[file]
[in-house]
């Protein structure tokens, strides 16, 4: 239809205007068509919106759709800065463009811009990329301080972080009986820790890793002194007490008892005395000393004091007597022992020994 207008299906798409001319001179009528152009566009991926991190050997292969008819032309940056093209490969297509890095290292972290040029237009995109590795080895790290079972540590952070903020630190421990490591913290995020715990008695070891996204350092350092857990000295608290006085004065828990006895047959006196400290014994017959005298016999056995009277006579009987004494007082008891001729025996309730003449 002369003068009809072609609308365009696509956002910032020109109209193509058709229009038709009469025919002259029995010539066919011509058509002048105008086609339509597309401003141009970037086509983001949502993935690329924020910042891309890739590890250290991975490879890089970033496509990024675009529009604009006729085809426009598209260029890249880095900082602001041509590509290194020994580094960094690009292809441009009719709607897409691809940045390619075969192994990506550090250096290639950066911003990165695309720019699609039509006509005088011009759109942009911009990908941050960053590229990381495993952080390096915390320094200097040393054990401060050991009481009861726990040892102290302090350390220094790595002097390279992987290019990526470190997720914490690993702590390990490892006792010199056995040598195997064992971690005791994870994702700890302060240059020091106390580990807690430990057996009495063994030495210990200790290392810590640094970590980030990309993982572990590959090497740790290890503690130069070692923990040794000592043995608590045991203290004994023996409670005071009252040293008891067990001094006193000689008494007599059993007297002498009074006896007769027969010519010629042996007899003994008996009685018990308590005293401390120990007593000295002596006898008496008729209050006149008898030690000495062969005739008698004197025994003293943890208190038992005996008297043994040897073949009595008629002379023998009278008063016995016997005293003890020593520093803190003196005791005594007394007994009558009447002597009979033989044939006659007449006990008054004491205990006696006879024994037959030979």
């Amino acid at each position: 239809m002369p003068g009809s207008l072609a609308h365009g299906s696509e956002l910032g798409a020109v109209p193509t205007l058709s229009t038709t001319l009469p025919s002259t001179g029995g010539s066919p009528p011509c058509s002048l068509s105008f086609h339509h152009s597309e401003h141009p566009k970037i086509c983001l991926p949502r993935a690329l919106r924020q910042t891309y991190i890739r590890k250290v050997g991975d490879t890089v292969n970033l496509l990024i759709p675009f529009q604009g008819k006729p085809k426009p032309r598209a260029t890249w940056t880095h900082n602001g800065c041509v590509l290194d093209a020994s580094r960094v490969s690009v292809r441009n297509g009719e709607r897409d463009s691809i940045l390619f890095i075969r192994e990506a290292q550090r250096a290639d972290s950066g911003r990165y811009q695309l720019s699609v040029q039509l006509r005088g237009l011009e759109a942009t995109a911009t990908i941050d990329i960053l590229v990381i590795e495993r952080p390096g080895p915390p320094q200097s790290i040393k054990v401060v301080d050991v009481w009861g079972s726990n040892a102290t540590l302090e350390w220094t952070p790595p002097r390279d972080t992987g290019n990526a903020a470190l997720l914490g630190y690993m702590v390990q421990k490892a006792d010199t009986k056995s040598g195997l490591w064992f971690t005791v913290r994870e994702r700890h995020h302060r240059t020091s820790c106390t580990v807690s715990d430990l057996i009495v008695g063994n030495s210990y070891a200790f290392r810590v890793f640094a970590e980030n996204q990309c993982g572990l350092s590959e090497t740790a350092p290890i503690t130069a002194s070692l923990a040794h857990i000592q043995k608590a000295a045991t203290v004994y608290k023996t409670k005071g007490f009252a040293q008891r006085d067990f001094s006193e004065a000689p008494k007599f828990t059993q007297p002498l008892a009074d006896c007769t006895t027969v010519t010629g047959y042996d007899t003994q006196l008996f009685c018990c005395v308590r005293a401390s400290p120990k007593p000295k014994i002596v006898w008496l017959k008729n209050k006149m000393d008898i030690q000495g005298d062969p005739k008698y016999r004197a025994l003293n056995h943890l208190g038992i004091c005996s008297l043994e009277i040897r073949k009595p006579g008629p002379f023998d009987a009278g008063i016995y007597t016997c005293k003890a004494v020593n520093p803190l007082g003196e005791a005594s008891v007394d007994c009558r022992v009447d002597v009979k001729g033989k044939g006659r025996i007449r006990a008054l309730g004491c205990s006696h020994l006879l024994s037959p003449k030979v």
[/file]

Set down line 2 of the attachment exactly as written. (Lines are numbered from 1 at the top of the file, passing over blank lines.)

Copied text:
């Protein structure tokens, strides 16, 4: 239809205007068509919106759709800065463009811009990329301080972080009986820790890793002194007490008892005395000393004091007597022992020994 207008299906798409001319001179009528152009566009991926991190050997292969008819032309940056093209490969297509890095290292972290040029237009995109590795080895790290079972540590952070903020630190421990490591913290995020715990008695070891996204350092350092857990000295608290006085004065828990006895047959006196400290014994017959005298016999056995009277006579009987004494007082008891001729025996309730003449 002369003068009809072609609308365009696509956002910032020109109209193509058709229009038709009469025919002259029995010539066919011509058509002048105008086609339509597309401003141009970037086509983001949502993935690329924020910042891309890739590890250290991975490879890089970033496509990024675009529009604009006729085809426009598209260029890249880095900082602001041509590509290194020994580094960094690009292809441009009719709607897409691809940045390619075969192994990506550090250096290639950066911003990165695309720019699609039509006509005088011009759109942009911009990908941050960053590229990381495993952080390096915390320094200097040393054990401060050991009481009861726990040892102290302090350390220094790595002097390279992987290019990526470190997720914490690993702590390990490892006792010199056995040598195997064992971690005791994870994702700890302060240059020091106390580990807690430990057996009495063994030495210990200790290392810590640094970590980030990309993982572990590959090497740790290890503690130069070692923990040794000592043995608590045991203290004994023996409670005071009252040293008891067990001094006193000689008494007599059993007297002498009074006896007769027969010519010629042996007899003994008996009685018990308590005293401390120990007593000295002596006898008496008729209050006149008898030690000495062969005739008698004197025994003293943890208190038992005996008297043994040897073949009595008629002379023998009278008063016995016997005293003890020593520093803190003196005791005594007394007994009558009447002597009979033989044939006659007449006990008054004491205990006696006879024994037959030979």